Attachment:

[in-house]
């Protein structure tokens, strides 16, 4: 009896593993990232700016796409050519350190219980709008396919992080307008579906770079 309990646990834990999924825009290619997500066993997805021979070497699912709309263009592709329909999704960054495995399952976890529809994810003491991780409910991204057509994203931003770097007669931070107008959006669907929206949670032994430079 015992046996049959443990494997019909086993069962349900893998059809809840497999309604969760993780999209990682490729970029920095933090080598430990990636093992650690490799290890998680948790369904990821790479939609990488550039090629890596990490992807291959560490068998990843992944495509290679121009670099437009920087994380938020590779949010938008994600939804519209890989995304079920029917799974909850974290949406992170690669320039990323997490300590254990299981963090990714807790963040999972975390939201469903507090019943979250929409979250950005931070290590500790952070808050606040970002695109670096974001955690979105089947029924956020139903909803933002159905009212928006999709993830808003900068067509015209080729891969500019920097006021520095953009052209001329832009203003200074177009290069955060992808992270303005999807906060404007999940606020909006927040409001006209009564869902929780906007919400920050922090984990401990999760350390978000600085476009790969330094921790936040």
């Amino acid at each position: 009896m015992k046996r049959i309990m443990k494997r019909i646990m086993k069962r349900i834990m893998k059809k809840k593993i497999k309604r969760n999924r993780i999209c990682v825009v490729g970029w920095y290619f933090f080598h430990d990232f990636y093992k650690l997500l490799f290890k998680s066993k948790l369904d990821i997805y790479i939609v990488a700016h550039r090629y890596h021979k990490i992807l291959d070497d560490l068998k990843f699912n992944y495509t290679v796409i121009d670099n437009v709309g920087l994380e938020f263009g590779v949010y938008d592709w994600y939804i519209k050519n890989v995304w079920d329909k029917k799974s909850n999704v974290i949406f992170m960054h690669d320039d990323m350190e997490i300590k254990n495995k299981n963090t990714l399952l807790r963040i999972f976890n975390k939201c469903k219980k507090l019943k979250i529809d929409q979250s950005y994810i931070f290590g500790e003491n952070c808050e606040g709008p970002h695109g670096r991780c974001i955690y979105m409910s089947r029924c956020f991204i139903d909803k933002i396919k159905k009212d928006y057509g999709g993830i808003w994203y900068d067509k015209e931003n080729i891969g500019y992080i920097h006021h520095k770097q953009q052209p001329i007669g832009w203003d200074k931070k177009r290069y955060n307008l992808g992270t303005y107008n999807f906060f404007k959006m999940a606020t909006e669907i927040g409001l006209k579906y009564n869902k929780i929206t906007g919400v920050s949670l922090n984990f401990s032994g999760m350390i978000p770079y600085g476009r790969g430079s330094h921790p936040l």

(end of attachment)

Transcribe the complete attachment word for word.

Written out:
[in-house]
């Protein structure tokens, strides 16, 4: 009896593993990232700016796409050519350190219980709008396919992080307008579906770079 309990646990834990999924825009290619997500066993997805021979070497699912709309263009592709329909999704960054495995399952976890529809994810003491991780409910991204057509994203931003770097007669931070107008959006669907929206949670032994430079 015992046996049959443990494997019909086993069962349900893998059809809840497999309604969760993780999209990682490729970029920095933090080598430990990636093992650690490799290890998680948790369904990821790479939609990488550039090629890596990490992807291959560490068998990843992944495509290679121009670099437009920087994380938020590779949010938008994600939804519209890989995304079920029917799974909850974290949406992170690669320039990323997490300590254990299981963090990714807790963040999972975390939201469903507090019943979250929409979250950005931070290590500790952070808050606040970002695109670096974001955690979105089947029924956020139903909803933002159905009212928006999709993830808003900068067509015209080729891969500019920097006021520095953009052209001329832009203003200074177009290069955060992808992270303005999807906060404007999940606020909006927040409001006209009564869902929780906007919400920050922090984990401990999760350390978000600085476009790969330094921790936040």
């Amino acid at each position: 009896m015992k046996r049959i309990m443990k494997r019909i646990m086993k069962r349900i834990m893998k059809k809840k593993i497999k309604r969760n999924r993780i999209c990682v825009v490729g970029w920095y290619f933090f080598h430990d990232f990636y093992k650690l997500l490799f290890k998680s066993k948790l369904d990821i997805y790479i939609v990488a700016h550039r090629y890596h021979k990490i992807l291959d070497d560490l068998k990843f699912n992944y495509t290679v796409i121009d670099n437009v709309g920087l994380e938020f263009g590779v949010y938008d592709w994600y939804i519209k050519n890989v995304w079920d329909k029917k799974s909850n999704v974290i949406f992170m960054h690669d320039d990323m350190e997490i300590k254990n495995k299981n963090t990714l399952l807790r963040i999972f976890n975390k939201c469903k219980k507090l019943k979250i529809d929409q979250s950005y994810i931070f290590g500790e003491n952070c808050e606040g709008p970002h695109g670096r991780c974001i955690y979105m409910s089947r029924c956020f991204i139903d909803k933002i396919k159905k009212d928006y057509g999709g993830i808003w994203y900068d067509k015209e931003n080729i891969g500019y992080i920097h006021h520095k770097q953009q052209p001329i007669g832009w203003d200074k931070k177009r290069y955060n307008l992808g992270t303005y107008n999807f906060f404007k959006m999940a606020t909006e669907i927040g409001l006209k579906y009564n869902k929780i929206t906007g919400v920050s949670l922090n984990f401990s032994g999760m350390i978000p770079y600085g476009r790969g430079s330094h921790p936040l």